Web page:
Regional sand distribution of the Frio Formation, South Texas - A preliminary step in prospecting for Geothermal Energy

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Many prospective oil wells have penetrated the geopressured zone in Tertiary sediments along the Texas Gulf Coast. However, because few oil or gas wells produce from this area, the regional sand distribution within these zones is not well known. Limited data indicate that the pore spaces within the sand in the geopressured zone are filled with water that has a high temperature and a relatively low dissolved-solids content and that is saturated with methane gas. This water is believed to be an important source of thermal energy and methane gas. For more information concerning the origin of the geopressured zone ... continued below

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Bebout, D. G.; Agagu, O. K. & Dorfman, M. H. January 1, 1975.

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Many prospective oil wells have penetrated the geopressured zone in Tertiary sediments along the Texas Gulf Coast. However, because few oil or gas wells produce from this area, the regional sand distribution within these zones is not well known. Limited data indicate that the pore spaces within the sand in the geopressured zone are filled with water that has a high temperature and a relatively low dissolved-solids content and that is saturated with methane gas. This water is believed to be an important source of thermal energy and methane gas. For more information concerning the origin of the geopressured zone see Dorfman and Kehle (1974) and Jones (1970). The first step in appraising the Gulf Coast geothermal resources entails a detailed geologic study of the main sand trends. Of these, the Frio and Wilcox formations appear to be the thickest (fig. 1). This report deals largely with the Frio formation. The Wilcox formation has been studied by Fisher and McGowen (1967). Other parts of the Tertiary that have been studied in detail are the Queen City formation (Claiborne), which was reported on by Guevara and Garcia (1972), and the Jackson formation, reported on by Fisher and others (1970). The United States Atomic Energy Commission, through the Lawrence Livermore Laboratory, and the Center for Energy Studies, The University of Texas at Austin, supported this preliminary study of the geothermal resources of the Frio sands in South Texas. The South Texas area (immediately north of Corpus Christi and south to the Rio Grande, fig. 2) was selected because the geopressured zone is known to occur there at relatively shallow depths (Jones, 1970) and because of the abundance of oil-well records for the area. The study includes a sand-facies analysis and an integration of the facies data with existing information relative to temperatures and pressures. This paper is modified from a circular published earlier by Bebout, Dorfman, and Agagu (1975). (20 figs., 10 refs.)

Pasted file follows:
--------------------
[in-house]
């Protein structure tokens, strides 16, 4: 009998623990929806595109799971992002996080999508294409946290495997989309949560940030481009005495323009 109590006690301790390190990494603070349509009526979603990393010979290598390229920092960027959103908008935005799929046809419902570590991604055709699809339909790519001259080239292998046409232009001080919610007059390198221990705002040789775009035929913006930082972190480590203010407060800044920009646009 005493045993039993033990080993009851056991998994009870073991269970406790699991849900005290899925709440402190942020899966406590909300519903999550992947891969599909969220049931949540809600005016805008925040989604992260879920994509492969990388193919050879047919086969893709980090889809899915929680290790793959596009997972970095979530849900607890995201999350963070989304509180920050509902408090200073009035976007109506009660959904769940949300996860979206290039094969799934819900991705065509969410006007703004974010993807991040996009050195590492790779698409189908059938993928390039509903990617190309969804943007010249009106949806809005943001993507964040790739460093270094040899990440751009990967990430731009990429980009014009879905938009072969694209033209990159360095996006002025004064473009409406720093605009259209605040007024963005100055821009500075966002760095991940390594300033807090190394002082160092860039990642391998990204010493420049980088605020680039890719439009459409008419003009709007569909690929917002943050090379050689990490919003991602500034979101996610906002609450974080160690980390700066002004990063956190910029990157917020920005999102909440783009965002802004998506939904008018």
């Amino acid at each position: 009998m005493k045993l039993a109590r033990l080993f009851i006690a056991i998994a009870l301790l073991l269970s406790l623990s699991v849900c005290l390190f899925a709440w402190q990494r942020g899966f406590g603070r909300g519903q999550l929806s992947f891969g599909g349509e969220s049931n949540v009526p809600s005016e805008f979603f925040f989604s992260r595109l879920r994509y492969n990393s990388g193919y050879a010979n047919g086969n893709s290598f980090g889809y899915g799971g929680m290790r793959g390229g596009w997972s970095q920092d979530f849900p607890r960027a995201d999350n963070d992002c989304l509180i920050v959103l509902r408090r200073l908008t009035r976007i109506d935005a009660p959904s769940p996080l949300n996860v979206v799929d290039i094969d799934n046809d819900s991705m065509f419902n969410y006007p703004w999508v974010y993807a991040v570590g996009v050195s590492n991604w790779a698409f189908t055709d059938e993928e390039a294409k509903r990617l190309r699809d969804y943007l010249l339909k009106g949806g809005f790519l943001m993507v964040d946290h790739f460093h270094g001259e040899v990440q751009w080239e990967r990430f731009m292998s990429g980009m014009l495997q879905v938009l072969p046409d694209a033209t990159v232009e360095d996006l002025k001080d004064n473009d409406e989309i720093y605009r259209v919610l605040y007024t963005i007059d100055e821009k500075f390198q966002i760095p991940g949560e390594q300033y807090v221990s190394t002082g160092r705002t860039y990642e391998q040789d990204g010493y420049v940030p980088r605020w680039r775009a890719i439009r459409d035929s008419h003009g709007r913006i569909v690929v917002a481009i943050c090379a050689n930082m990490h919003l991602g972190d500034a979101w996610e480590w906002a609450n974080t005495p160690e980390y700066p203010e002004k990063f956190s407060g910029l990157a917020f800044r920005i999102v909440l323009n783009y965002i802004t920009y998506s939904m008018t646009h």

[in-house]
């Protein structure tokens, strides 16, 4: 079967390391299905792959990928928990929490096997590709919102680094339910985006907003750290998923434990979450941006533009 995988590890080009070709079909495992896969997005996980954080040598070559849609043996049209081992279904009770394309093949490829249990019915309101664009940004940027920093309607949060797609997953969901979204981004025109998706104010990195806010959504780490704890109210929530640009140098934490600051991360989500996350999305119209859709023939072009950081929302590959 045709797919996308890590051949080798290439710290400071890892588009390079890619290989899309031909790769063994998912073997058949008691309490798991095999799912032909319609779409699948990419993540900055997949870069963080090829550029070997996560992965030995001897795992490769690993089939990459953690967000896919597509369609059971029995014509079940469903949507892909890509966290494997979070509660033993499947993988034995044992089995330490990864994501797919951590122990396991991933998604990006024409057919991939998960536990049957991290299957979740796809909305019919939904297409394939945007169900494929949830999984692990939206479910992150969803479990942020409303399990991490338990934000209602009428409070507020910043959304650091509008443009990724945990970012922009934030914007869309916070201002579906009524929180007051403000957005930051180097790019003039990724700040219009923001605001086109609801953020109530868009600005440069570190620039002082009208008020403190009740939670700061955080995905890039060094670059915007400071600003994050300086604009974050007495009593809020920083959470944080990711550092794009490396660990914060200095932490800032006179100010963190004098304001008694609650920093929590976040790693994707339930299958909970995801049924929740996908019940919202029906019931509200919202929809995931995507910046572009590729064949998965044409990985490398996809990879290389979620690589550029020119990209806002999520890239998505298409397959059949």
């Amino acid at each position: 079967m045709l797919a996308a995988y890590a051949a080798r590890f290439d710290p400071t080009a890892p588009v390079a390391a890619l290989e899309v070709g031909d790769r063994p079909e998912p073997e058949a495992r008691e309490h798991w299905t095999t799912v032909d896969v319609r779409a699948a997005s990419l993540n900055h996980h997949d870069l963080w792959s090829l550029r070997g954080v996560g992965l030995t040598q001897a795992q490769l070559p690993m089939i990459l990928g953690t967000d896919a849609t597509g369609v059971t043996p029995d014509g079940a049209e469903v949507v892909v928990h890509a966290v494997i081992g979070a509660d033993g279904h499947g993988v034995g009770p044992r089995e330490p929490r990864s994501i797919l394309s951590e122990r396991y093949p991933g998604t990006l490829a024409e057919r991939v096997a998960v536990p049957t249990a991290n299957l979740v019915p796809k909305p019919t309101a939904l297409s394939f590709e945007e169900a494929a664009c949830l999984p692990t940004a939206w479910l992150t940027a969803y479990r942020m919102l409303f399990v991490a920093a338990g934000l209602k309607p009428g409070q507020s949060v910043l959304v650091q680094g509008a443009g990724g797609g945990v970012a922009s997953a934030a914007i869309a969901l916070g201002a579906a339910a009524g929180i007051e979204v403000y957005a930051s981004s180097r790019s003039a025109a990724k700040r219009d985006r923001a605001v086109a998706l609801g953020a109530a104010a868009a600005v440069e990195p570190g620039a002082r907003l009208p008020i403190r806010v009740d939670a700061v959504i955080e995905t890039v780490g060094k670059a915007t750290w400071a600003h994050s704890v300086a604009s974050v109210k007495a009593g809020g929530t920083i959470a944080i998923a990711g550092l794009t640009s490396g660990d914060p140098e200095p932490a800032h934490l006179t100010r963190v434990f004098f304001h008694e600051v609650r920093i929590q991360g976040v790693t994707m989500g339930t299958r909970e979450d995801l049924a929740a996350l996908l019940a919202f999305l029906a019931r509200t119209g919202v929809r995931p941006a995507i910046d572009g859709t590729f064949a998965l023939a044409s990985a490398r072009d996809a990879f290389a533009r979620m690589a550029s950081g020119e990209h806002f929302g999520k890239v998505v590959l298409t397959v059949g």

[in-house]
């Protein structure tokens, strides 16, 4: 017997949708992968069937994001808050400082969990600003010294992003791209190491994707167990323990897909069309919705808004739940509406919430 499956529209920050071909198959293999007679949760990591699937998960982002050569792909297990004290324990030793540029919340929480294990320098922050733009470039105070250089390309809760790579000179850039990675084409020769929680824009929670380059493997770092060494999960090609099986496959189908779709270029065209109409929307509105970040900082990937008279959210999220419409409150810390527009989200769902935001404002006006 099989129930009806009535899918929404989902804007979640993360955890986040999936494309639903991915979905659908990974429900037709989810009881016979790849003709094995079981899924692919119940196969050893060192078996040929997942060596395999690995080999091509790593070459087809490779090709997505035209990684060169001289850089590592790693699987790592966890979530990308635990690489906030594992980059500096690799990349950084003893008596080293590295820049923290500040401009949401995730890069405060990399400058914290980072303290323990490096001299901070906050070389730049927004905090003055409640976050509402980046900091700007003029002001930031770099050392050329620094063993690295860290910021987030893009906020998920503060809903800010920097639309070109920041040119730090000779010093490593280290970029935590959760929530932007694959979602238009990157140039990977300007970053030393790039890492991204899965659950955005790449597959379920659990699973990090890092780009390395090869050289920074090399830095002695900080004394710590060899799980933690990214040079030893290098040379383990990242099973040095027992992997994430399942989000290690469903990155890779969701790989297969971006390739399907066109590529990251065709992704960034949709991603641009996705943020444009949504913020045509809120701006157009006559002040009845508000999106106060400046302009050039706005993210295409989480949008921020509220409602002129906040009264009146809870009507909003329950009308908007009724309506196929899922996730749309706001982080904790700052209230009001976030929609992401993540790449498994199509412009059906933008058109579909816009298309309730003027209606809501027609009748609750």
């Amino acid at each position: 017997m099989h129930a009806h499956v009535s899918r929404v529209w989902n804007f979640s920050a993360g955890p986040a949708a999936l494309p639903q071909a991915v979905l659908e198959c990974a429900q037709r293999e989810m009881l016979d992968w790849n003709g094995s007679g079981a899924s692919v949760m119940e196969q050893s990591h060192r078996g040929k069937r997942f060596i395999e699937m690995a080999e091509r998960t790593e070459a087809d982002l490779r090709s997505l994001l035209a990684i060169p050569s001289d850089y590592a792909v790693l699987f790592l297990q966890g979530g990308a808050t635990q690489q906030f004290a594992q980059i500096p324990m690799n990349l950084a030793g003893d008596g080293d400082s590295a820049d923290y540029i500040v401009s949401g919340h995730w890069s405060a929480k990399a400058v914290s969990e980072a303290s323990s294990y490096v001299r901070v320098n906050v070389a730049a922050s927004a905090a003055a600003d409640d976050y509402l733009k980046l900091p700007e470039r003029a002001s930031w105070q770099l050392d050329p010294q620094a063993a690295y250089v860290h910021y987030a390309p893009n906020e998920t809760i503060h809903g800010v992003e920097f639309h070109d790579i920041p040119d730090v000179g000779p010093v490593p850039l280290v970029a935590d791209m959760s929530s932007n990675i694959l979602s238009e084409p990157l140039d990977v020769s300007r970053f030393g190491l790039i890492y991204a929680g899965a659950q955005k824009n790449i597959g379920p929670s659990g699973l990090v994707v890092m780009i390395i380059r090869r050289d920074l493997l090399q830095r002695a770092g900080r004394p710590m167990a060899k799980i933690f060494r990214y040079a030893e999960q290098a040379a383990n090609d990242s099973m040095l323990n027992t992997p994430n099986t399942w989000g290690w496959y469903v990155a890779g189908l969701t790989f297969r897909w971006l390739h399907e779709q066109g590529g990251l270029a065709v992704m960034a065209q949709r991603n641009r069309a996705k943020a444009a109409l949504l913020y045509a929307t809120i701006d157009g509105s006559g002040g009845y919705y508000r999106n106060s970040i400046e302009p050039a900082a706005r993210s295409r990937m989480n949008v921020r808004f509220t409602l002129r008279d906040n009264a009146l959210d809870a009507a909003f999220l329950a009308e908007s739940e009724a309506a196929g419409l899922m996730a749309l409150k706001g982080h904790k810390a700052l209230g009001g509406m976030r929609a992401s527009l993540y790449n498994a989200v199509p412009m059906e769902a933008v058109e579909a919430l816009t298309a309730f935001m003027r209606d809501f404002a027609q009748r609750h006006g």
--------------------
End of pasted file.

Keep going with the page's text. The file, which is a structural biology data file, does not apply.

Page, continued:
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  • 1. geopressured geothermal energy conference, Austin, TX, USA, 2 June 1975

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  • Report No.: CONF-750612--2
  • Grant Number: NONE
  • Office of Scientific & Technical Information Report Number: 886684
  • Archival Resource Key: ark:/67531/metadc873716

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  • January 1, 1975

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  • Sept. 21, 2016, 2:29 a.m.

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  • Jan. 22, 2018, 3:09 p.m.

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Bebout, D. G.; Agagu, O. K. & Dorfman, M. H. Regional sand distribution of the Frio Formation, South Texas - A preliminary step in prospecting for Geothermal Energy, article, January 1, 1975; Austin, Texas. (digital.library.unt.edu/ark:/67531/metadc873716/: accessed September 20, 2018), University of North Texas Libraries, Digital Library, digital.library.unt.edu; crediting UNT Libraries Government Documents Department.